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|This page discusses persecution and death perpetrated by the Nazis during the Holocaust. A symbol used to mark prisoners appears multiple times throughout the article. Reader discretion is advised.|
The pink triangle has been a symbol for various LGBTQIA+ identities. Initially used as a badge of shame for "gay men" in the Nazi Germany of the 1930s and 40s, it was revived in the 70s and 80s as a symbol of protest against homophobia and ever since reclaimed as a positive symbol of self-identity and pride by the larger LGBTQIA+ community.
Before the use of the pink triangle, gay male prisoners in Nazi concentration camps were marked by a variety of symbols: a green triangle to identify gay criminals; a red triangle for gay political prisoners; the number "175" was used in reference to Paragraph 175 of the German penal code, which criminalized homosexual activity; or the letter "A", which stood for Arschficker and literally translates as "arse fucker".
Afterward, the concentration camps started to require each prisoner to wear a downward-pointing, equilateral triangular cloth badge on their chest, the color of which identified the reason for their imprisonment. The triangle was pink for anyone who was a gay man, bisexual man, or transgender woman, as well as a "sexual deviant", including zoophiles and pedophiles in addition to sex offenders. Those assigned a pink triangle were considered to be at the very bottom of the camp hierarchy. Lesbians, bisexual women, and trans men were not systematically imprisoned, though when they were, some were classified as "asocial" and forced to wear a black triangle.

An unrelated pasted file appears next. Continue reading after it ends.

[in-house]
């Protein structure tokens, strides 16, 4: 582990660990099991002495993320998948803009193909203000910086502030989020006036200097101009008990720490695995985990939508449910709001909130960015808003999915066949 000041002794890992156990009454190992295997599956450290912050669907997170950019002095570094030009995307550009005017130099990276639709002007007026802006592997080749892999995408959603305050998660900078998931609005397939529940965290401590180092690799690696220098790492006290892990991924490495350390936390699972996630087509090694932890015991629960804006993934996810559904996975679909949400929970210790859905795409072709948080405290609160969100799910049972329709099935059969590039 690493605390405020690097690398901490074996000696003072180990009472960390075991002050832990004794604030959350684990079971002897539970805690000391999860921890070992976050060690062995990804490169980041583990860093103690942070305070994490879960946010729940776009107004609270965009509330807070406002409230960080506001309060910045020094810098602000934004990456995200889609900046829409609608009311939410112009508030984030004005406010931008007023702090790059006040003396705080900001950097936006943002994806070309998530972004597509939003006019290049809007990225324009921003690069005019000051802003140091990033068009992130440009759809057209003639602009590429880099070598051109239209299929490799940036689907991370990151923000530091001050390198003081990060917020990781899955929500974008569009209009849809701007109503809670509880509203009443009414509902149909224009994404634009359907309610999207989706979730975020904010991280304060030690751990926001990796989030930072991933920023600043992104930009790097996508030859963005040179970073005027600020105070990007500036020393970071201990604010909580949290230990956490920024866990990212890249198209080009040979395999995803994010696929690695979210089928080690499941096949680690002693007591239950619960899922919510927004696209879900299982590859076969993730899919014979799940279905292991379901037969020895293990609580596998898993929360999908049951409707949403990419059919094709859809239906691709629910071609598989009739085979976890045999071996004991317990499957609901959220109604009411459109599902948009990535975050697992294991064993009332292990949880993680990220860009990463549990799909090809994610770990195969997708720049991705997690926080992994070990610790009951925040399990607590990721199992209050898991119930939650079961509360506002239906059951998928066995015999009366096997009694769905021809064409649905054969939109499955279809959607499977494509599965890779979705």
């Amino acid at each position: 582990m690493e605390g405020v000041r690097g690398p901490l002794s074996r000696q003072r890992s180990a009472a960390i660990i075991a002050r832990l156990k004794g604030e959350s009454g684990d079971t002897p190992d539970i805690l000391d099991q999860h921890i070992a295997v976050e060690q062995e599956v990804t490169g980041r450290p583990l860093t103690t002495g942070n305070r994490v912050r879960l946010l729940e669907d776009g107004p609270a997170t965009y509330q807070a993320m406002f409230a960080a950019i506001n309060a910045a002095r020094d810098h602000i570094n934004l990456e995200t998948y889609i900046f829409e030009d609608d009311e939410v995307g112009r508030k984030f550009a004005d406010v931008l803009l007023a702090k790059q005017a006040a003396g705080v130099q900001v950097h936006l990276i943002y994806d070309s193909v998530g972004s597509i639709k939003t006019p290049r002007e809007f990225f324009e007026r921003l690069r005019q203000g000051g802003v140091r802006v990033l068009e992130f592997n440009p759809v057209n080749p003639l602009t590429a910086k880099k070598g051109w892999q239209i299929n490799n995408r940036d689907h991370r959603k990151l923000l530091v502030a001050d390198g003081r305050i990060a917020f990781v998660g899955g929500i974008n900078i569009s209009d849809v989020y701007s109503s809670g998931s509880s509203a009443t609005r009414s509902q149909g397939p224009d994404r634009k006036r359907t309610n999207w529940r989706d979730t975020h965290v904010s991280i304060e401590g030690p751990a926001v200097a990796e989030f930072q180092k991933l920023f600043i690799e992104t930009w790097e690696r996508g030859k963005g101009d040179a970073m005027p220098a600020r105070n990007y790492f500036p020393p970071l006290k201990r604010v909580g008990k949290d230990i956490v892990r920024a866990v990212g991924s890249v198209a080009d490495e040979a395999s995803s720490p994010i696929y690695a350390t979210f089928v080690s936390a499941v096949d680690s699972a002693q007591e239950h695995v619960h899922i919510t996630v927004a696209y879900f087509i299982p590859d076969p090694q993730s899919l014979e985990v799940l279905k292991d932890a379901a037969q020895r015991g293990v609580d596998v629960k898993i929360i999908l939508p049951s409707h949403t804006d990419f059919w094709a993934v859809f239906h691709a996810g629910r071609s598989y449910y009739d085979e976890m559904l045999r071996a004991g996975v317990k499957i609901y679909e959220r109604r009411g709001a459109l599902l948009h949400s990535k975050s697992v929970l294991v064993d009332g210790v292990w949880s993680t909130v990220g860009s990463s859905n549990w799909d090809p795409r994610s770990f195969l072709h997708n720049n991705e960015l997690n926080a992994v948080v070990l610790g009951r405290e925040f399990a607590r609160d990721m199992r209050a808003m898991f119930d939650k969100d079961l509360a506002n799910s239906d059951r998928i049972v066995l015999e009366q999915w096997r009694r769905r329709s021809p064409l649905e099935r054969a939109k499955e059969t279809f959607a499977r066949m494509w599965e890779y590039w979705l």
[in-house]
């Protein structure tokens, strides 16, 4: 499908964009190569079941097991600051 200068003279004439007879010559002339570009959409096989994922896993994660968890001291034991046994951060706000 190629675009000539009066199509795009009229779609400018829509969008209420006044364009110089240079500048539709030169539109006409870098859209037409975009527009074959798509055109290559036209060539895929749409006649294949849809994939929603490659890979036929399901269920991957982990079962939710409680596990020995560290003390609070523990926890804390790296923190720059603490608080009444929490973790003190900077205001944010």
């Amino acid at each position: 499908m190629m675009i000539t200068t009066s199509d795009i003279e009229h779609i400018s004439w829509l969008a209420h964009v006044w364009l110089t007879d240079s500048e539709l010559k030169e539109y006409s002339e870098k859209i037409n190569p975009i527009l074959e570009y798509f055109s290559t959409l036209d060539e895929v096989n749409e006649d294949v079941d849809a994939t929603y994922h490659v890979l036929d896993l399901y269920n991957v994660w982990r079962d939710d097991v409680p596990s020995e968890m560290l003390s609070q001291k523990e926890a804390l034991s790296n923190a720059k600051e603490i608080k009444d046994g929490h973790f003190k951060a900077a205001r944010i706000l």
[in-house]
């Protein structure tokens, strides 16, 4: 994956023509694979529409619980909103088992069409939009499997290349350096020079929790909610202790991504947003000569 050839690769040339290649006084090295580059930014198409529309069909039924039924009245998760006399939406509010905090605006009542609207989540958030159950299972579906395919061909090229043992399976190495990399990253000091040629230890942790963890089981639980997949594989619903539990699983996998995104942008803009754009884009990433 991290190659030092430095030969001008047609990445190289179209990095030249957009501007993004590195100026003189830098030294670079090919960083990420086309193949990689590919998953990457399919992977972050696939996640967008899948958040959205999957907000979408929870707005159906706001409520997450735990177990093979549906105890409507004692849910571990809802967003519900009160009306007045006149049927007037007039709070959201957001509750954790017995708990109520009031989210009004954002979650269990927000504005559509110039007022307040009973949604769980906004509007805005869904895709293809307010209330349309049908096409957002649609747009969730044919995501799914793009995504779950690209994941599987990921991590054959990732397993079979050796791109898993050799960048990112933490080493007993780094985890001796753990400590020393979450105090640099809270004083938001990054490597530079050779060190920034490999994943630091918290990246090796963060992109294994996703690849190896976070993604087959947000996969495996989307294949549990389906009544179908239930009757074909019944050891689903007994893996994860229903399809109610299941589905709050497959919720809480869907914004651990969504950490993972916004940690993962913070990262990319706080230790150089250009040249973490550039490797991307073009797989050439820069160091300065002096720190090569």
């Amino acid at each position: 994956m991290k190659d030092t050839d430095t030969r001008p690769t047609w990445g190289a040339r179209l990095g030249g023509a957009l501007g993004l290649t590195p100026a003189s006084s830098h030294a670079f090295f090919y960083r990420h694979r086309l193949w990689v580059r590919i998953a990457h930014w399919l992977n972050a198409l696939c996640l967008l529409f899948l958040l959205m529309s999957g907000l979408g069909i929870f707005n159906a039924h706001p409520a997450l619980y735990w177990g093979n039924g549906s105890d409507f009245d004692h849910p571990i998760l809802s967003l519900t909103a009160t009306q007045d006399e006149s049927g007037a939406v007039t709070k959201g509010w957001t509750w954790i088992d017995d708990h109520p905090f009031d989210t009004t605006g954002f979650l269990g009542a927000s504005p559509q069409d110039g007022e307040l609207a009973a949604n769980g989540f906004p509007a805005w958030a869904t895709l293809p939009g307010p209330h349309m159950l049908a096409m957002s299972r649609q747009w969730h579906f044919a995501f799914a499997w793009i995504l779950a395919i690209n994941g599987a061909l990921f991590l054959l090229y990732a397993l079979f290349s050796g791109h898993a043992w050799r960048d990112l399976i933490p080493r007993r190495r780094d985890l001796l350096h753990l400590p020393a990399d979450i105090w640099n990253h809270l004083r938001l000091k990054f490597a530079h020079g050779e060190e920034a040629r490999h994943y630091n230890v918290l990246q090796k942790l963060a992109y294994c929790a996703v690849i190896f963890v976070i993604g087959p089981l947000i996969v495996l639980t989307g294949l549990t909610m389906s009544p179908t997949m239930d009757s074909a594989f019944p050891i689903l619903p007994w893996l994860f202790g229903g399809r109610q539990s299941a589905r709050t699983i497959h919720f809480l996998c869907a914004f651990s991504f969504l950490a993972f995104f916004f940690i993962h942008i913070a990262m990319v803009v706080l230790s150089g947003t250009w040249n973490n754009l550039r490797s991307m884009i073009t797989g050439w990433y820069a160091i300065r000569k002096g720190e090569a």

Gay rights symbol
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In the 1980s, the symbol was reclaimed by members of the LGBTQIA+ community and took on a more militant tone. The AIDS Coalition To Unleash Power, formed by six gay activists in New York City in 1987, adopted an upward-pointing pink triangle on a black field along with the slogan "SILENCE = DEATH" as its logo.
Monuments and memorials
The pink triangle has become a common symbol used in monuments commemorating the victims of anti-gay violence and those who died in the HIV/AIDS pandemic, as well as gay victims of the Holocaust. The first country to do so was the Netherlands, opening the Homomonument on September 5, 1987.